Hemodynamic coherence and the rationale for monitoring the microcirculation

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This article presents a personal viewpoint of the shortcoming of conventional hemodynamic resuscitation procedures in achieving organ perfusion and tissue oxygenation following conditions of shock and cardiovascular compromise, and why it is important to monitor the microcirculation in such conditions. The article emphasizes that if resuscitation procedures are based on the correction of systemic variables, there must be coherence between the macrocirculation and microcirculation if systemic hemodynamic-driven resuscitation procedures are to be effective in correcting organ perfusion and oxygenation. However, in conditions of inflammation and infection, which often accompany states of shock, vascular regulation and compensatory mechanisms needed to sustain hemodynamic coherence are lost, and the regional circulation and microcirculation remain in shock. We identify four types of microcirculatory alterations underlying the loss of hemodynamic coherence: type 1, heterogeneous microcirculatory flow; type 2, reduced capillary density induced by hemodilution and anemia; type 3, microcirculatory flow reduction caused by vasoconstriction or tamponade; and type 4, tissue edema. These microcirculatory alterations can be observed at the bedside using direct visualization of the sublingual microcirculation with hand-held vital microscopes. Each of these alterations results in oxygen delivery limitation to the tissue cells despite the presence of normalized systemic hemodynamic variables. Based on these concepts, we propose how to optimize the volume of fluid to maximize the oxygen-carrying capacity of the microcirculation to transport oxygen to the tissues.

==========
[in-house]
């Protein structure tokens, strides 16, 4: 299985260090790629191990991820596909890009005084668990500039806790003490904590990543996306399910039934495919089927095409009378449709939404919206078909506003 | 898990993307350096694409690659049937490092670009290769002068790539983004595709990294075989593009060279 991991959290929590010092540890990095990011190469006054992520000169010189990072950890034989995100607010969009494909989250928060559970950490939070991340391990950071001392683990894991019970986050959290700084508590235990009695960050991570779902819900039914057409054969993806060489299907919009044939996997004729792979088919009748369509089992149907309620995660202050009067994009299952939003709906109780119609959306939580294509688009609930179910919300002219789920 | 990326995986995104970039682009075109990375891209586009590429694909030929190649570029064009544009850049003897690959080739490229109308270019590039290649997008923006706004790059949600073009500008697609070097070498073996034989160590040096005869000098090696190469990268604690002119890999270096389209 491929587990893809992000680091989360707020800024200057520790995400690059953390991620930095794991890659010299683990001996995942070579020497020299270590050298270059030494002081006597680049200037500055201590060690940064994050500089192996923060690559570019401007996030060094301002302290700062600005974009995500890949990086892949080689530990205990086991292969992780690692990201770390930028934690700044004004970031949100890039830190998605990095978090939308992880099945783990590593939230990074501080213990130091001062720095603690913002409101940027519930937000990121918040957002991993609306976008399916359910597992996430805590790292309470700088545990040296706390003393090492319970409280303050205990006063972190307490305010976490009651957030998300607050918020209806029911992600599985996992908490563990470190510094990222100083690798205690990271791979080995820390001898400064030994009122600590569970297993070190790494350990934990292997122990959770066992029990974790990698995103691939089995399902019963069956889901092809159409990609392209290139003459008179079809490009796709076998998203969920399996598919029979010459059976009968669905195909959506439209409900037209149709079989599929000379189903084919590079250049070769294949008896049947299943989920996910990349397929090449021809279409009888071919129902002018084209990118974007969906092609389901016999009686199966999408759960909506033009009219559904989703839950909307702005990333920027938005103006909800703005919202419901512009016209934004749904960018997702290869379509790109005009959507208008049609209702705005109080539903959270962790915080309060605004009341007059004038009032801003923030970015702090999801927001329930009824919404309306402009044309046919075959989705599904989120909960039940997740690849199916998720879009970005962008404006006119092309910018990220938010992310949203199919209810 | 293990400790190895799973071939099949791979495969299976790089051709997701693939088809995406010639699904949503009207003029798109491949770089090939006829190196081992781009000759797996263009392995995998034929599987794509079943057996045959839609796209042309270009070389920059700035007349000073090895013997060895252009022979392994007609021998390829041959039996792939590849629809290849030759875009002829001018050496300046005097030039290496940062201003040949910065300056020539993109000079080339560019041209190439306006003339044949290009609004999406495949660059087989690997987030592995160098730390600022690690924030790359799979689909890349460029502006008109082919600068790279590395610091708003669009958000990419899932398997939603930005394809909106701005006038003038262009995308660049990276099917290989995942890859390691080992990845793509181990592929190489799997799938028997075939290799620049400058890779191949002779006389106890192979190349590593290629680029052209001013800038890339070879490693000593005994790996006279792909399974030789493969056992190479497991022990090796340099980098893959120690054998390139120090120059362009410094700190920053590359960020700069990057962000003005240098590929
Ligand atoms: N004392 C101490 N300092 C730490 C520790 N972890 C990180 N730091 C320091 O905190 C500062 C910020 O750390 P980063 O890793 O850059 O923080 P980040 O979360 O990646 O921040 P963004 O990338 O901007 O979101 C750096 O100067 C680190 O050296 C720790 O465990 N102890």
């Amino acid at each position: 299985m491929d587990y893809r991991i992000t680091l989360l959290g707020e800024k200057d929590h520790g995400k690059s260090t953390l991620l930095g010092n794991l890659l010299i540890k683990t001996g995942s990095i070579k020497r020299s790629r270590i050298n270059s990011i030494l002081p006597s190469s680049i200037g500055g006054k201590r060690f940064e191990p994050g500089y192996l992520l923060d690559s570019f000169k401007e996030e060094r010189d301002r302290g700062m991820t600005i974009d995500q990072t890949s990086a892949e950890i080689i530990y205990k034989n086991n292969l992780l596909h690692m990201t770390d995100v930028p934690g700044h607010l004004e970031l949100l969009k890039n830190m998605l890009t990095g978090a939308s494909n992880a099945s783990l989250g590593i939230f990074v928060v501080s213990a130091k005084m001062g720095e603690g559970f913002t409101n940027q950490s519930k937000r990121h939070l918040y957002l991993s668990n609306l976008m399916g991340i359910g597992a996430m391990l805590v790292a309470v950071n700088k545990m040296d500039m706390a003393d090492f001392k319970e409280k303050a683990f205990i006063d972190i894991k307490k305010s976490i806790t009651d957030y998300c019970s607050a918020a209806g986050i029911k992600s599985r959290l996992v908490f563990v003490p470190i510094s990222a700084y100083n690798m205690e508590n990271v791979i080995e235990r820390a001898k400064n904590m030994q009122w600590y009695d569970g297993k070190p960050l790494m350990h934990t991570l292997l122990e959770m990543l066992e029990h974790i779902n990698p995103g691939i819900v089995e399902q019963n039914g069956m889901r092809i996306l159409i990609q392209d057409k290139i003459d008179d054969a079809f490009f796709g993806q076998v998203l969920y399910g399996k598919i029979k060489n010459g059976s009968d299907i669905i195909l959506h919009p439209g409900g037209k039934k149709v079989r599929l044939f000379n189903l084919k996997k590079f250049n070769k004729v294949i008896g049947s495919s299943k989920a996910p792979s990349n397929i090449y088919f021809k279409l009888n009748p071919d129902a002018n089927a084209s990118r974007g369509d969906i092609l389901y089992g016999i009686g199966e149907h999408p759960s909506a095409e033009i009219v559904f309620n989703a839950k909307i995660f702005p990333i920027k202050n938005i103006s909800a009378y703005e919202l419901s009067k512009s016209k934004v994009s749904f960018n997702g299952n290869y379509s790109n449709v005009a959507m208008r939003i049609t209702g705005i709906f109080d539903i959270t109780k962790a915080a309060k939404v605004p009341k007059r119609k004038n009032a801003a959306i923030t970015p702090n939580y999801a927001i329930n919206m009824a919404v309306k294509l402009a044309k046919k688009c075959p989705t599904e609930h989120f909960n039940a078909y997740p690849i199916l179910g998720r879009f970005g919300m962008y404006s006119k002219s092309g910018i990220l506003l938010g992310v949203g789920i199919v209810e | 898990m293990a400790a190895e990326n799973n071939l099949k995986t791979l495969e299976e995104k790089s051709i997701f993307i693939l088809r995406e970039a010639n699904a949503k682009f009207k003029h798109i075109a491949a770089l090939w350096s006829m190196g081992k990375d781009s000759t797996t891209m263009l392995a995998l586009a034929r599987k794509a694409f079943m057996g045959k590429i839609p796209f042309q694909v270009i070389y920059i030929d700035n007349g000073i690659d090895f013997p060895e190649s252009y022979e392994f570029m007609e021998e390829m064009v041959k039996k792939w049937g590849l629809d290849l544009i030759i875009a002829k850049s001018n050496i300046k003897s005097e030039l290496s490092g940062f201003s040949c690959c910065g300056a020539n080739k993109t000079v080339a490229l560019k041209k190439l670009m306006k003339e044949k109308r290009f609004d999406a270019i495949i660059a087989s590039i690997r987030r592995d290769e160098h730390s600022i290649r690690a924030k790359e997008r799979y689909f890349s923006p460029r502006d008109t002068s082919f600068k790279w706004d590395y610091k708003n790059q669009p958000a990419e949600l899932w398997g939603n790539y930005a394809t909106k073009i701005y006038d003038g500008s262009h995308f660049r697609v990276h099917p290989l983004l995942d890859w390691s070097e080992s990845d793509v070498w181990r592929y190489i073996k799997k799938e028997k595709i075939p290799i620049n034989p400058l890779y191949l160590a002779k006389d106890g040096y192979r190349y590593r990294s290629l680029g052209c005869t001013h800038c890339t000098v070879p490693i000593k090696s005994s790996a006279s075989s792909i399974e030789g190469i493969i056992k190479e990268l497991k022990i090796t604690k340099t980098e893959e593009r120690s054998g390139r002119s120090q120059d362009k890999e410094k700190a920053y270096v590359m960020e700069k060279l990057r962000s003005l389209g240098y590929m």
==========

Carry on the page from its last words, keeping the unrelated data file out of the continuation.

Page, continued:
Ince, C. (2015, December 18). Hemodynamic coherence and the rationale for monitoring the microcirculation. Critical Care. BioMed Central Ltd. https://doi.org/10.1186/cc14726

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